Puppies may arrive in pairs

There will usually be breaks between them. Mom will clean puppies and let them nurse, which helps to stimulate more contractions. You can offer Mom some plain yogurt or another calcium-rich food, and ensure she has fresh water.

The American Kennel Club says that whelping time usually matches the number of puppies – 4 hours for 4 puppies, and 7 hours for 7, etc.

If your dog’s labor stalls

And you know there are still puppies to come, it can be a sign of a problem. If it lasts for 2 hours you should call the vet (likewise if Mom seems trembly or upset, or the pups aren’t nursing). 

Keep puppies warm

Clean the box when you get the chance, but make sure puppies are warm and secure.

Encourage them to feed

If there are any puppies who don’t nurse, hold them at their mom’s teat – you can even squeeze out a little milk to give them the right idea!

Check the pups.

Before whelping, talk to your vet about this first health-check, since you’ll be doing it. Look for pink gums, a healthy coat and a natural sucking reflex. 

Mother dog with litter of puppies

Helping Your Dog to Care for Her Puppies

Newborn puppies involve a lot of hard work. But much of it will be done by the new mom! Make sure she is eating and drinking enough, since she will be feeding her pups for a while. Watch her for signs of mastitis – an infection which causes red, sore nipples – if she has it, pups won’t be able to feed and you should take Mom to the vet. 

Temperature regulation is crucial for the new arrivals. They don’t yet have the capacity to stay warm, so you’ll need to ensure their environment is warm – use a lamp positioned over one section of the whelping box, so puppies can escape the heat if they get hot.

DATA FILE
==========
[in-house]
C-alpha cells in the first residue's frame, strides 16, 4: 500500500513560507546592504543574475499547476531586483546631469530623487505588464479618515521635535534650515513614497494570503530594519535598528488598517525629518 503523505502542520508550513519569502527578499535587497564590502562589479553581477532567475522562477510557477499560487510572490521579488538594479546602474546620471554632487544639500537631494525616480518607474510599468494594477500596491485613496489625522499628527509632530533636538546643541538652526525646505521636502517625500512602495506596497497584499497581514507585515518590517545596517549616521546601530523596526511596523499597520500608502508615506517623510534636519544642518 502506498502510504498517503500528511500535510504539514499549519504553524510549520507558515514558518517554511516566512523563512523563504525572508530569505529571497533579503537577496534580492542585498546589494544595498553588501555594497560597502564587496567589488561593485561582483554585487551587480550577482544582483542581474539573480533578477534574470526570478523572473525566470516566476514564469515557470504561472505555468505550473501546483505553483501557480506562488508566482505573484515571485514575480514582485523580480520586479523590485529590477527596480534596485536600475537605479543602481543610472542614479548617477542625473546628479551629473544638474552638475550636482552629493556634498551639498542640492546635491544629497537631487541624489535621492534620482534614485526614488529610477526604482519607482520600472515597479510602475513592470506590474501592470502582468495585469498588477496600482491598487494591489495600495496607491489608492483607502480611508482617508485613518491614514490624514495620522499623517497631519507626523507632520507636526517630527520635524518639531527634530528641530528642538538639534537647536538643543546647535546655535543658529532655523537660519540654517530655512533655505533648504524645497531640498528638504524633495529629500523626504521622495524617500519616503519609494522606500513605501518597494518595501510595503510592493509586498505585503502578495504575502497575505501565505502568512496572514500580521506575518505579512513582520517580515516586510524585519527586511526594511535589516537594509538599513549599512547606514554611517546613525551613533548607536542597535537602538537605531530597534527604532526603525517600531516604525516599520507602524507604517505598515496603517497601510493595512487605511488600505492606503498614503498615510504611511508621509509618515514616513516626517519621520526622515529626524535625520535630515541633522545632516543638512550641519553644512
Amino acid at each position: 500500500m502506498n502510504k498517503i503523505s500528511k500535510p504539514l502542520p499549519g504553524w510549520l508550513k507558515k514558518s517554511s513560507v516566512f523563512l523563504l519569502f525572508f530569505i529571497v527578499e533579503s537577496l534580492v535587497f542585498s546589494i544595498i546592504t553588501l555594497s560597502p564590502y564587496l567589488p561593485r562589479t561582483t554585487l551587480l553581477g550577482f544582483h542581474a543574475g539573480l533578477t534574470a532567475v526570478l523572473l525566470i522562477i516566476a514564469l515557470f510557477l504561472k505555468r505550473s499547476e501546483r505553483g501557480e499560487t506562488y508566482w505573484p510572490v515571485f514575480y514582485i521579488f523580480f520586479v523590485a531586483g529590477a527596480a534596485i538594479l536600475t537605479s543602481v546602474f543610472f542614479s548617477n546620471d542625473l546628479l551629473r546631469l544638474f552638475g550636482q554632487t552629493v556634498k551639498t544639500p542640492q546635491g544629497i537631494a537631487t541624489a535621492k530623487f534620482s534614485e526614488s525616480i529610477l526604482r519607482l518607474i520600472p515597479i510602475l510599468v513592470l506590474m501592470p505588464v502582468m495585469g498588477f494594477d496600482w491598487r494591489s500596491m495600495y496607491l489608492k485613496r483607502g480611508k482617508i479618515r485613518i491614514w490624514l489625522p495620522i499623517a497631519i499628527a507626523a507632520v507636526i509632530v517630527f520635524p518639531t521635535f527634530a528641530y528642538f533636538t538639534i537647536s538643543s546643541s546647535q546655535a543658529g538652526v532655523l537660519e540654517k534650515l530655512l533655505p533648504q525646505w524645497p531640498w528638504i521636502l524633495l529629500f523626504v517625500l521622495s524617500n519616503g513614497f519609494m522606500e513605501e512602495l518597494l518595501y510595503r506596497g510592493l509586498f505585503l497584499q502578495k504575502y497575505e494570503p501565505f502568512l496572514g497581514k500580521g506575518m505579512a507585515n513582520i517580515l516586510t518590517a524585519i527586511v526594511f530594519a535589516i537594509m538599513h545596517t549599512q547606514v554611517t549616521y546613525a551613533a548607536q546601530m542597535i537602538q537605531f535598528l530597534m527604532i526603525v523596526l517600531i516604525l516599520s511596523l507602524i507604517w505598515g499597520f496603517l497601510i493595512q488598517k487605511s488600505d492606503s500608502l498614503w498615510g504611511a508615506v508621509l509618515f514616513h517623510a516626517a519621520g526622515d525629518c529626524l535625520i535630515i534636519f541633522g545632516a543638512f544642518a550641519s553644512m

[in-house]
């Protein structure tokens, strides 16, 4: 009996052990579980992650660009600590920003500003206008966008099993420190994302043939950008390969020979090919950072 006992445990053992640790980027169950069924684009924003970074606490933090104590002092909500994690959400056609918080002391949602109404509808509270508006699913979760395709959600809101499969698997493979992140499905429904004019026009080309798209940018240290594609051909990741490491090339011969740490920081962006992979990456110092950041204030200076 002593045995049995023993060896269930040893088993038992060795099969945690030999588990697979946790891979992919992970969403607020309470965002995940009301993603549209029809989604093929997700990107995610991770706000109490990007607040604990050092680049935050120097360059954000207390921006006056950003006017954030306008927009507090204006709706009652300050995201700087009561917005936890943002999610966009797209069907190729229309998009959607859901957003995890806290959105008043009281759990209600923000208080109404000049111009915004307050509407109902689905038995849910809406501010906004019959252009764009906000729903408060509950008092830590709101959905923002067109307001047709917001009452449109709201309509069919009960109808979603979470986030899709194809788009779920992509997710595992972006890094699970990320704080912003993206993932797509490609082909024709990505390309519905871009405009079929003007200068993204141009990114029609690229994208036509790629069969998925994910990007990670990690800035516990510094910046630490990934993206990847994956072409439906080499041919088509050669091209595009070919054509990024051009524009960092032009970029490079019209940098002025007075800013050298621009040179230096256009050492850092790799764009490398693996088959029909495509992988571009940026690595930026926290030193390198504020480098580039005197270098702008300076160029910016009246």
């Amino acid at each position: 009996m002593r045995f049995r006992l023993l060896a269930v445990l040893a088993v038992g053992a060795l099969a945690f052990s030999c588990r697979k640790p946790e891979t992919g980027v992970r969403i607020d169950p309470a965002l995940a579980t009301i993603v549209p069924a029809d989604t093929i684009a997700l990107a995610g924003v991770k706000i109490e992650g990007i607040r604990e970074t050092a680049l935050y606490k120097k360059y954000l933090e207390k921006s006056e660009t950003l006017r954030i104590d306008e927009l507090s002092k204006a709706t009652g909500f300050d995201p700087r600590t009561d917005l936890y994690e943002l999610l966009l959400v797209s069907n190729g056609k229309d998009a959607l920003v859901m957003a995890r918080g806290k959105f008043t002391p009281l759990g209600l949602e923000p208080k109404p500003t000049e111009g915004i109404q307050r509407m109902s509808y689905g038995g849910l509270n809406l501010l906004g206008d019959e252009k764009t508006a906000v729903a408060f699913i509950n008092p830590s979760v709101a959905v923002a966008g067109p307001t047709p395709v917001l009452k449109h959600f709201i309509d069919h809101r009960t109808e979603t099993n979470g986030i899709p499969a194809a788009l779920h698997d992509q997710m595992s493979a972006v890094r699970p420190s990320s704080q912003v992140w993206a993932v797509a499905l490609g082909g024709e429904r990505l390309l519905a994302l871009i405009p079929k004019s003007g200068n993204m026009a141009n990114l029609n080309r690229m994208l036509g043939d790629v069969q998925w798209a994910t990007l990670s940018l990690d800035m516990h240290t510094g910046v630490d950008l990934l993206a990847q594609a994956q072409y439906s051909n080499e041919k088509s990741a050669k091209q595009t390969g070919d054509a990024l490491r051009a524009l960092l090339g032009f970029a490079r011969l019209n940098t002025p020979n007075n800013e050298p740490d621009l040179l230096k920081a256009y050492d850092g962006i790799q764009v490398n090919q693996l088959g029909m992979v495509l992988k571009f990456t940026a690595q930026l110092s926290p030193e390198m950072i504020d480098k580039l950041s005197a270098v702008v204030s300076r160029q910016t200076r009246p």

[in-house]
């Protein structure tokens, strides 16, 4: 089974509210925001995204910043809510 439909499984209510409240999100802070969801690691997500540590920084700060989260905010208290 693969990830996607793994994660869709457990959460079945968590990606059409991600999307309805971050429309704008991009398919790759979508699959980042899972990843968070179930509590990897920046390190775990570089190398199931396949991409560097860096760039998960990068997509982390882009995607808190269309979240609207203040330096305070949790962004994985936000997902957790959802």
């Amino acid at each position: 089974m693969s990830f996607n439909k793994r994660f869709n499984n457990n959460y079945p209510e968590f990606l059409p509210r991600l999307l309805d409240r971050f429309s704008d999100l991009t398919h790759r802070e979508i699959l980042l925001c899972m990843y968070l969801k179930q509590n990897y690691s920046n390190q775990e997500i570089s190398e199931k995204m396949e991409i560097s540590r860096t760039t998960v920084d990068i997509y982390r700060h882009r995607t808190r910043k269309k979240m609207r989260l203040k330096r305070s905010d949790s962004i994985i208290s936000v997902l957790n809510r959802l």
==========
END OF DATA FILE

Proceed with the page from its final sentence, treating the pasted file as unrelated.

Your dog will want to keep her puppies safe and secure for at least 4 weeks, and will not accept strange human or animal visitors. It helps if you can keep mother and pups in a safe room where they can have privacy. It is vitally important no other dogs are allowed anywhere near the Mom or her pups, even the puppies father. Whilst some male dogs have some paternal instinct, it’s far more common for the puppies to come to harm. Even if you’re on hand, the best case scenario could be you’ve given a tiny puppy a lifelong fear of being attacked by another dog. 

If the mother is your family dog, you should be able to handle her pups without any complaints. In fact, handling them will help them to become socialized. After they’re vaccinated, puppies should be gently introduced to other people and animals, including walks in lots of different places! This helps your puppies to become well-adjusted to a variety of people and things. 

Weighing puppies is also important – use a baby weighing scales and pop them on soon after their very first feed. Puppies should put on weight and you can record their progress at 12 hours, 24 hours, 48 hours, and then every 2 days. When they reach 6-8 weeks they’ll be ready for their first vaccines, weaning, and new homes. Congratulations!